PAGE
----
generator market power



Puzzling through three rule change requests

Some ideas that I have been puzzling over – about the overlaps and contradictions between 3 rule changes under consideration at the AEMC currently
1) The Demand Response Mechanism (better known as the Negawatt buyback mechanism)
2) The Bidding in Good Faith deliberation
3) The Requirement for Price-Responsive (large) Demand to bid into central dispatch







Our review of the heat wave in South Australia

With demand soaring, and interconnectors constrained, generators in South Australia and Victoria took what opportunity they had to force the price high. So successful were the South Australian generators that the Cumulative Price Threshold was reached in South Australia and, under NEM Rules, an Administered Price Cap was applied for a period of time.


Analysis of price volatility in the QLD region over summer 2007-08

Our Managing Director was asked to speak at the “Queensland Energy” conference in Brisbane on Wednesday 12th March – specifically addressing the topic of price volatility in the NEM.

To provide the basis of discussion during the conference, we focused our analysis solely on Queensland region (to make the topic more manageable).
In our review of volatility in the Queensland region, we focused specifically on 3 core attributes of the market: Queensland dispatch prices; NEM-Wide Instantaneous Reserve Plant Margin; and the concept of “Economic Islands”.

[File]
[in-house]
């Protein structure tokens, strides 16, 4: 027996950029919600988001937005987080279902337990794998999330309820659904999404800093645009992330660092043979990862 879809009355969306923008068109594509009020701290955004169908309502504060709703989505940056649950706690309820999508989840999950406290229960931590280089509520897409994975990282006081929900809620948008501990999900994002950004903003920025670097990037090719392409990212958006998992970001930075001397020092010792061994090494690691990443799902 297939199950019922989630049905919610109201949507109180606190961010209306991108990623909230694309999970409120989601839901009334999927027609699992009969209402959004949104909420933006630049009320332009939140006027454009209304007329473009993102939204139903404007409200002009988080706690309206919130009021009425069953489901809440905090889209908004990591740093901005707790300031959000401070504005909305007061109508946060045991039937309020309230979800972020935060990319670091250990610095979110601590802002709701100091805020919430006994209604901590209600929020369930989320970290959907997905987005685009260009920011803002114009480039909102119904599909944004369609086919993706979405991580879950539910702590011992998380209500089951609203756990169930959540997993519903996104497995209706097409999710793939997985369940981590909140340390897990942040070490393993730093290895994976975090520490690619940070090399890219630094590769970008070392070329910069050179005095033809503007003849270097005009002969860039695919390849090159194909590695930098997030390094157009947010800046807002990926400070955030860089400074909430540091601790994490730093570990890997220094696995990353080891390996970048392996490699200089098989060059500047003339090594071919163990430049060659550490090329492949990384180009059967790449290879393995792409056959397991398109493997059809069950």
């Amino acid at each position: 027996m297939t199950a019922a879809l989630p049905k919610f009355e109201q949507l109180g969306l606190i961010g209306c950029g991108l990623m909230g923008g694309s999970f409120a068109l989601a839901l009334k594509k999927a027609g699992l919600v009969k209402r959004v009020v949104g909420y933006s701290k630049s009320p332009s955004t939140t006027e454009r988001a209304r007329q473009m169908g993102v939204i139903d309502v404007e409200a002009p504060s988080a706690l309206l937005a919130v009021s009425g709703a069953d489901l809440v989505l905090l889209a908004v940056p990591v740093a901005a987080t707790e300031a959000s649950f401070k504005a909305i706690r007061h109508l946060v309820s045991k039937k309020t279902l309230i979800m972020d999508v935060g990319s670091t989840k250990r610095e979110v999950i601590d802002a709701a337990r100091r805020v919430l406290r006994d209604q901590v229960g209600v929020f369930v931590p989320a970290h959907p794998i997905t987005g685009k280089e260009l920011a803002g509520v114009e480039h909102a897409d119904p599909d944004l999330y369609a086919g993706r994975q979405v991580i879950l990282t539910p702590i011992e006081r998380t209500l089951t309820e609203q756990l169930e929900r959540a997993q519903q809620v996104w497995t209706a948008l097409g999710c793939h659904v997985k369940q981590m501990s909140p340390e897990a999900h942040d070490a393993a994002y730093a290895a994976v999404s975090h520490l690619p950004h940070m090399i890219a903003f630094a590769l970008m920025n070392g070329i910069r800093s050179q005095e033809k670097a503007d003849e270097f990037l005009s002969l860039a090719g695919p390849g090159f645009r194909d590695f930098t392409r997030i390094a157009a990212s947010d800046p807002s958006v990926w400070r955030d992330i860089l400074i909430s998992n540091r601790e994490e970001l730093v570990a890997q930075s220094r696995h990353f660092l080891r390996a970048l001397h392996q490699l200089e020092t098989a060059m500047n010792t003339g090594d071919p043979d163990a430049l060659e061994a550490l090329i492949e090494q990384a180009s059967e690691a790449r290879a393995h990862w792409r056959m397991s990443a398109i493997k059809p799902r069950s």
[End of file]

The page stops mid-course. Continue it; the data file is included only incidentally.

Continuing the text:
11th January 2007 – first spike in demand above 30,000MW

There was a temperature-driven spike in demand across the NEM later in the week beginning Sunday 7th January – culminating in the summer’s first demand peak above 30,000MW (on Thursday 11th January).

On this occasion, the spot price spiked above $1000/MWh in Queensland, NSW, Snowy and Victoria,




Winter 2002 – Generator Market Power

From the start of the NEM through until 2001, the NEM was typified by a pricing dichotomy with sustained rock-bottom pricing in NSW, Snowy and Victoria and high and volatile pricing in the extremities (Queensland and South Australia).

In 2001, the QNI interconnection and many generation projects were developed. This led to the convergence of prices between all regions, and the disappearance of price volatility – circumstances that were a real threat to generator profitability.

In response, generators adopted an approach that came to be known as “the economic withholding of capacity” to engineer volatility into the market throughout winter 2002 – and hence higher prices as a result., and generator behaviour.



24th February 2006 – price spikes in Victoria

Demand in Victoria peaked again, bringing with it high prices in Victoria and (to a lesser extent) South Australia.

Indeed, the demand experienced in Victoria (on Friday 24th February) exceeded the previous high level of 8,552MW for summer, set in January 2006.

Our analysis looked at generator behaviour on the occasions of these price spikes.


Weekly summary of events in Summer 2005-2006

Summer 2005-06 saw Australians sweltering in temperatures 40 degrees and above.

In the National Electricity Market, this led to new peaks in demand and (given the tight supply/demand balance) delivered high (and volatile) spot market pricing.

Here we have compiled a weekly summary of events in the NEM over summer 2005-06.